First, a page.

The economics of dining as a couple

4. Full food communism. A communist economy is a terrible idea. A communist dinner table, on the other hand, truly is a bounteous paradise. This is the final flowering of the dining experience, when the barriers wither away and all ordering is centrally planned, with the fruits distributed equally. You will know that this happy moment has arrived when you start telling the waiter “Just put the plates anywhere; we share everything.”

It is, to be sure, an advanced technique, which requires a fairly intimate knowledge of your partner, and a certain generosity of spirit. Each couple will have to work out their own exact strategy, but this is roughly how it goes at the McSuderman table.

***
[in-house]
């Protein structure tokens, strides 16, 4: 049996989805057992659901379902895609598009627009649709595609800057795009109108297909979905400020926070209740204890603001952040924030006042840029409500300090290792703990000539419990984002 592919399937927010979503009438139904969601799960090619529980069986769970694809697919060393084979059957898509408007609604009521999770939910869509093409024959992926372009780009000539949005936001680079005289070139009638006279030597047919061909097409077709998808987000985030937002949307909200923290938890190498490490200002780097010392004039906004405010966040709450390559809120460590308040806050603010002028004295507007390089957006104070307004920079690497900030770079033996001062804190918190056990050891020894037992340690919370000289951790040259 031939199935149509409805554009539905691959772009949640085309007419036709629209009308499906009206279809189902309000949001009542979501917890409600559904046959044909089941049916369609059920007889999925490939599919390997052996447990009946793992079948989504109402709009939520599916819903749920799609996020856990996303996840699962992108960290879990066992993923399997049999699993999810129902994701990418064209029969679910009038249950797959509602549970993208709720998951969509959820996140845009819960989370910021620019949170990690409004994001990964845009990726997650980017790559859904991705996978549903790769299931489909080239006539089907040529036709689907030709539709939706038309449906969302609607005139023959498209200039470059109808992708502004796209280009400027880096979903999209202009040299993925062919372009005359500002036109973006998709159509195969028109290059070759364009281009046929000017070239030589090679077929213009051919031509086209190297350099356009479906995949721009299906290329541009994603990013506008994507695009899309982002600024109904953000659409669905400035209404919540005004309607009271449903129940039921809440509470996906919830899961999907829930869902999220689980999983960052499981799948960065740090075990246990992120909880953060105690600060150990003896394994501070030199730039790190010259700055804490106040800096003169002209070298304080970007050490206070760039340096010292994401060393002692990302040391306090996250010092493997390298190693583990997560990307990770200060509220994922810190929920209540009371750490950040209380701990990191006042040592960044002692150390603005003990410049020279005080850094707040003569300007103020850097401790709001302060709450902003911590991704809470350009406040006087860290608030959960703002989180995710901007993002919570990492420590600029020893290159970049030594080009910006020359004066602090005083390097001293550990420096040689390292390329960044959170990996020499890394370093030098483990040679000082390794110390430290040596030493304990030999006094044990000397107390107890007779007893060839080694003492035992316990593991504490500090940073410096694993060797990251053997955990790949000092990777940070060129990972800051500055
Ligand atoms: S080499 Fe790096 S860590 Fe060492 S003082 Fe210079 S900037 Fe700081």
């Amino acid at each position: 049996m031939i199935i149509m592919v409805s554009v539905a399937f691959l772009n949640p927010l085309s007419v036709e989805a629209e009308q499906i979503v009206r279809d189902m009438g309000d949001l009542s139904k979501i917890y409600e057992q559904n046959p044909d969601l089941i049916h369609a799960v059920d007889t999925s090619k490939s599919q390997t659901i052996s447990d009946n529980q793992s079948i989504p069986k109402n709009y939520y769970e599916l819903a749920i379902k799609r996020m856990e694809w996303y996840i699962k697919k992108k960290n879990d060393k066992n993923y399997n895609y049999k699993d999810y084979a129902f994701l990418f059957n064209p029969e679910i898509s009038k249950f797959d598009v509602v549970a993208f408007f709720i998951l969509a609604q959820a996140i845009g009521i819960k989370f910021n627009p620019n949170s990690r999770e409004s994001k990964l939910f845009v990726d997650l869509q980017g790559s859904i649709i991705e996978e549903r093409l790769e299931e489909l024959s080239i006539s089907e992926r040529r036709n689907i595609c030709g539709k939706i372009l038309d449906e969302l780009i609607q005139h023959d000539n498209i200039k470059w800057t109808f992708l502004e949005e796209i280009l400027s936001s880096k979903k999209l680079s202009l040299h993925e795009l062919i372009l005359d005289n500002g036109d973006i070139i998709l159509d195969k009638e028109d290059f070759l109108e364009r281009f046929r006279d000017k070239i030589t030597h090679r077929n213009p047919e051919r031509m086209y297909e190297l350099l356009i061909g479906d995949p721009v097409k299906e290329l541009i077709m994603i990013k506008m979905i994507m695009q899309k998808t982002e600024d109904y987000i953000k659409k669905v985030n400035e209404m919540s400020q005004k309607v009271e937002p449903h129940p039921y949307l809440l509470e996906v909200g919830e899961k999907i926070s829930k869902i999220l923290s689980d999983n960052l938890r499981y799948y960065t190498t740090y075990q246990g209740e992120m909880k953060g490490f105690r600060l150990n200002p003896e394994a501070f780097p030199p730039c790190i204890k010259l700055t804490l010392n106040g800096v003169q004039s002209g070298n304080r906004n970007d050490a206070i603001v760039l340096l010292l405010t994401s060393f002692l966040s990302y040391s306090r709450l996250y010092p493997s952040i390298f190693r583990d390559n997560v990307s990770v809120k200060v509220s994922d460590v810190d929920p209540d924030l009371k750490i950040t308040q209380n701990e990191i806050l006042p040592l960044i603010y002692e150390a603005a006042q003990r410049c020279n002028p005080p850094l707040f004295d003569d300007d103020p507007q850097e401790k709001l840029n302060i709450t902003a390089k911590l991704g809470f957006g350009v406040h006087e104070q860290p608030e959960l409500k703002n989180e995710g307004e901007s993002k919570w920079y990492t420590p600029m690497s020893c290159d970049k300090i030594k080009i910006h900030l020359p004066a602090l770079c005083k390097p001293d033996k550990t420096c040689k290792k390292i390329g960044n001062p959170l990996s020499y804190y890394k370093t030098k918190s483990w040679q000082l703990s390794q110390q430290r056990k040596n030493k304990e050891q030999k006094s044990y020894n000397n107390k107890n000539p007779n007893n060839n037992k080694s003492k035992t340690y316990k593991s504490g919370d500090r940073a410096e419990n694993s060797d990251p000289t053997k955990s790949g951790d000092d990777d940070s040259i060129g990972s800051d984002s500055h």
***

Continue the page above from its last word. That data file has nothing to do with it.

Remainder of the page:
A moment is taken to read over the menu individually, with an eye to both your preferences, and the known preferences of your partner. (If pork belly is on the menu, I do not have to ask Peter whether he wants to order it; he knows the same thing about me and mushrooms.) Each party composes a mental list of the things they want to try. Each party is allowed one “must have,” and may plead for a second on the grounds of extraordinary exigency, such as the presence of both pork cheeks and venison roulade on the same menu that contains the bouillabaisse their partner has been dying to try. The list may be as long as you like, as long as you understand that you may not get everything you suggest.

Once the lists are composed, one party opens by stating their interests; the other party strikes anything they absolutely don’t want, and adds in any item that was on their list, but not their partner’s.